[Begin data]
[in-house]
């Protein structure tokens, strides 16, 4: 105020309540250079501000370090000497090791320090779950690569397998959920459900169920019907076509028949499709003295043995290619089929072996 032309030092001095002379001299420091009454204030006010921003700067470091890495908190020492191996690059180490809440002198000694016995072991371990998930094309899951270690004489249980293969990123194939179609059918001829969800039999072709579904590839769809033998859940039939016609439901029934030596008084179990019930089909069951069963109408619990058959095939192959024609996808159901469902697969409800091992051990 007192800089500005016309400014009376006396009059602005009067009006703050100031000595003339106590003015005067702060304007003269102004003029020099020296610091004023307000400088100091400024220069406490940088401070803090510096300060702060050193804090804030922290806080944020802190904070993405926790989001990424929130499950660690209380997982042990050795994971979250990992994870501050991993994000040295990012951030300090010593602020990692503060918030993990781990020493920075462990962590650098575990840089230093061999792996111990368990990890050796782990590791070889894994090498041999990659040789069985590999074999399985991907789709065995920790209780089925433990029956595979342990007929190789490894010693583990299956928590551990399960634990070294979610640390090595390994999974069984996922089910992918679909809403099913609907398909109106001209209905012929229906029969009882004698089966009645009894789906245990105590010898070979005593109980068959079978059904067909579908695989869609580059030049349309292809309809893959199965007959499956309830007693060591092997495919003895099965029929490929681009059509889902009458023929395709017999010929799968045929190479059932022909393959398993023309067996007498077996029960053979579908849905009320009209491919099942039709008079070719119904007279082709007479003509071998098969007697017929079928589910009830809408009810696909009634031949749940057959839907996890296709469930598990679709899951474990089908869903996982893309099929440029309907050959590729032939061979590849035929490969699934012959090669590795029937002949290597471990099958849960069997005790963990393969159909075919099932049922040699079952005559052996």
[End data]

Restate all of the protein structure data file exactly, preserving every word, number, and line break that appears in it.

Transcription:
[in-house]
């Protein structure tokens, strides 16, 4: 105020309540250079501000370090000497090791320090779950690569397998959920459900169920019907076509028949499709003295043995290619089929072996 032309030092001095002379001299420091009454204030006010921003700067470091890495908190020492191996690059180490809440002198000694016995072991371990998930094309899951270690004489249980293969990123194939179609059918001829969800039999072709579904590839769809033998859940039939016609439901029934030596008084179990019930089909069951069963109408619990058959095939192959024609996808159901469902697969409800091992051990 007192800089500005016309400014009376006396009059602005009067009006703050100031000595003339106590003015005067702060304007003269102004003029020099020296610091004023307000400088100091400024220069406490940088401070803090510096300060702060050193804090804030922290806080944020802190904070993405926790989001990424929130499950660690209380997982042990050795994971979250990992994870501050991993994000040295990012951030300090010593602020990692503060918030993990781990020493920075462990962590650098575990840089230093061999792996111990368990990890050796782990590791070889894994090498041999990659040789069985590999074999399985991907789709065995920790209780089925433990029956595979342990007929190789490894010693583990299956928590551990399960634990070294979610640390090595390994999974069984996922089910992918679909809403099913609907398909109106001209209905012929229906029969009882004698089966009645009894789906245990105590010898070979005593109980068959079978059904067909579908695989869609580059030049349309292809309809893959199965007959499956309830007693060591092997495919003895099965029929490929681009059509889902009458023929395709017999010929799968045929190479059932022909393959398993023309067996007498077996029960053979579908849905009320009209491919099942039709008079070719119904007279082709007479003509071998098969007697017929079928589910009830809408009810696909009634031949749940057959839907996890296709469930598990679709899951474990089908869903996982893309099929440029309907050959590729032939061979590849035929490969699934012959090669590795029937002949290597471990099958849960069997005790963990393969159909075919099932049922040699079952005559052996």